One of the most common goals a man will pursue when commissioning a new suit is comfort. While fit, stretch, and material can all affect comfort, one of the most important elements is a cloth's weight.
Lighter weight materials or weaves sit lighter on the body, allow more airflow, and help keep the wearer cooler. Obviously this is ideal for tropical and/or desert environments or the summer season in more temperate climes. Heavier materials or weaves have the opposite effect and help retain heat - which is ideal for fall and winter or climates that see year-round cool temperatures.
While there are certain materials like linen or flannel that are best suited as only one type of weight, others - like wool - can be woven in different ways to either increase or decrease the weight of the cloth.
Thankfully this is not something a man needs to go into blindly when purchasing a suit. Reputable clothing makers and mills will provide the weight breakdown of their cloths in order to make purchasing the right material easier.
Depending on where you buy your clothing, cloth weight will either be determined in grams or ounces. If you're used to one or the other, an easy conversion method to remember is to divide the number of grams by 30 to get the weight measurement in ounces.
So here's the breakdown of what the weights are.
One thing you'll want to keep in mind is that different mills consider the seasonality of their weights differently. For example, an Italian mill like Guabello or Loro Piana considers their 270 gram to be a four season weight. Whereas British mill Huddersfield between 300 and 350 grams in their all season offerings (to see more, visit our cloth library here). This makes sense given the different climes where these mills are located. The safest way to ensure you're buying something in the correct weight is to look at the individual fabric, rather than immediately buying from a mills 4 Season book.
If you are looking for the structure, formality, and professionalism of a business suit, we recommend you opt for the heaviest weight in which you can still be comfortable. The reason for this is because a heavier weight provides a better drape and more structure - decreasing wrinkles and making the suit appear cleaner and more professional. Just to reiterate that point - weight does not create more formality, drape creates more formality. You can have a heavy, winter weight fabric but remove all of the interior structure to turn it into a casual jacket. It will have better drape than an unstructured jacket from a lighter weight material, but not as much as a lighter weight jacket with proper structuring.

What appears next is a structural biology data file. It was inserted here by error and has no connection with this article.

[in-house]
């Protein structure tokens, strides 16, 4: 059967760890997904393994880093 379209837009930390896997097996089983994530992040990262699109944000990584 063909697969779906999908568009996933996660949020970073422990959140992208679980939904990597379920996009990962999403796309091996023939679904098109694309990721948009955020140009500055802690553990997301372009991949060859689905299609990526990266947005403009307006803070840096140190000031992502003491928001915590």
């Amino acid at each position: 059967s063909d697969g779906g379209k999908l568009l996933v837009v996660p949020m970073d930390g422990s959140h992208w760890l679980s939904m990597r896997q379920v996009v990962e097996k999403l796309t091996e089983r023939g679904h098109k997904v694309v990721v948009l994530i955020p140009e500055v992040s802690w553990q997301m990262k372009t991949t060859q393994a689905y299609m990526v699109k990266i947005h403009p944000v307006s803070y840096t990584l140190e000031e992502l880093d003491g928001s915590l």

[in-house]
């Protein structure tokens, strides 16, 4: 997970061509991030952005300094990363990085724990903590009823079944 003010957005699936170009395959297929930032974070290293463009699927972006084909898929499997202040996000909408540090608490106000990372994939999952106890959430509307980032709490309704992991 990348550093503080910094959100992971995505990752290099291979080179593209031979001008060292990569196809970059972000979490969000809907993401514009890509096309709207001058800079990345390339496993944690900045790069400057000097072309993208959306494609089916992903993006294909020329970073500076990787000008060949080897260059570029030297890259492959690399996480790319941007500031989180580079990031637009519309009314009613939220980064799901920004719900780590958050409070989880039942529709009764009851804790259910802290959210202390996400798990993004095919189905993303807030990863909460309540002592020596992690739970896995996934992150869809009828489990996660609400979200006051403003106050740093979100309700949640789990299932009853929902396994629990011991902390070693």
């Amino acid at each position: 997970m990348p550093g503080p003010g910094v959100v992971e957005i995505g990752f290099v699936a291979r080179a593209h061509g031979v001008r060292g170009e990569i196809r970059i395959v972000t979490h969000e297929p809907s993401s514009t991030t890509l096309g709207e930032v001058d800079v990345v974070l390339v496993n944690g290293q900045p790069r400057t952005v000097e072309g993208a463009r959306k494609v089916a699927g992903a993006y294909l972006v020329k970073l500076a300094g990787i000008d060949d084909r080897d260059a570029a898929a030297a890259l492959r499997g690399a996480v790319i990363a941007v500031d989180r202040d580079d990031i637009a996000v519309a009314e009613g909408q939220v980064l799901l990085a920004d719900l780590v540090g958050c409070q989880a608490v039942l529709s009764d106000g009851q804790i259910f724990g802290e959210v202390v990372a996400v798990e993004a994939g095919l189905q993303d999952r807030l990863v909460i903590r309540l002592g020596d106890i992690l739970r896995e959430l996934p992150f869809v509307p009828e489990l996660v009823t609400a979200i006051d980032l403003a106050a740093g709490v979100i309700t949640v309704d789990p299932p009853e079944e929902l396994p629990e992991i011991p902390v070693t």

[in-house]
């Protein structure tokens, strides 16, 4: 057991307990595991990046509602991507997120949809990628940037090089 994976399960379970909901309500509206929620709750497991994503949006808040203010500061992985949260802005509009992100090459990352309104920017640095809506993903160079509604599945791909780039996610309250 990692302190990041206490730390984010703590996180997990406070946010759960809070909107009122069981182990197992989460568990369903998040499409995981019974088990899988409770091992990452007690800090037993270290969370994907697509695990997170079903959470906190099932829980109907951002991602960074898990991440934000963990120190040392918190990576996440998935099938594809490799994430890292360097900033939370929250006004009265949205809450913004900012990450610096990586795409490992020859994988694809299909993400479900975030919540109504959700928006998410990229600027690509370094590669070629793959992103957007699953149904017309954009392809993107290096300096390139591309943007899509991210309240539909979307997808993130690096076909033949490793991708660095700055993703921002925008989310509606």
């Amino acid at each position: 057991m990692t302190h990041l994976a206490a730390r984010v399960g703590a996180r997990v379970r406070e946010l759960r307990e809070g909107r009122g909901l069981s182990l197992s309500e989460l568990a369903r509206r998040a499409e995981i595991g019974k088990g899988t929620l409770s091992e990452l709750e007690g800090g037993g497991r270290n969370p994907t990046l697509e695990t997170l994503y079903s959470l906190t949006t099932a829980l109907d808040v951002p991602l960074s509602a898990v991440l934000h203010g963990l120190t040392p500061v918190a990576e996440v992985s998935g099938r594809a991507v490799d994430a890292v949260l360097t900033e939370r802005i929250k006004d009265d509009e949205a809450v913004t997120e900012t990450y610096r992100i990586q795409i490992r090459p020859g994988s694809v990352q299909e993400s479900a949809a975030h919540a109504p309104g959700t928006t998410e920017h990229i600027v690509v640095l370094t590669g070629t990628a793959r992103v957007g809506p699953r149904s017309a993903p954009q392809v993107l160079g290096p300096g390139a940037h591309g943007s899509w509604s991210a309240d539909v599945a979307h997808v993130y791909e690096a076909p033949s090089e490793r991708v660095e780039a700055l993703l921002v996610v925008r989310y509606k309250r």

To that same effect, if you're trying to find something that appears more casual, opting for a lighter weight may be a great way to give that jacket some nonchalance.
As always, style rules are written in pencil, not ink. Play around with it, be daring, show some personality, and discover your own style.
To your style,
P.S. If you want daily updates of new styles, client shots, and overall style goodness, follow us on Instagram.
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To the average guy, a suede tassel loafer isn't considered a "must-have" shoe. To most, it appears difficult to wear, or not versatile enough to buy unless they already have several oxfords and derbies. We on the B&R team feel differently and felt it was necessary to showcase how our Suede Verona Tassel Loafer can be worn casually to dressed up.
Below we've included 4 different degrees of formality to showcase how versatile suede loafers can be when worn right.
An interview with Kevin Salsbury, shop manager of Beckett & Robb, Denver, about the changing world of custom tailored suits for the men of Denver, Colorado.
What's your background in menswear?
My background in menswear has been in men's tailored clothing, with an emphasis with luxury brands, most of which were European. My personal drive...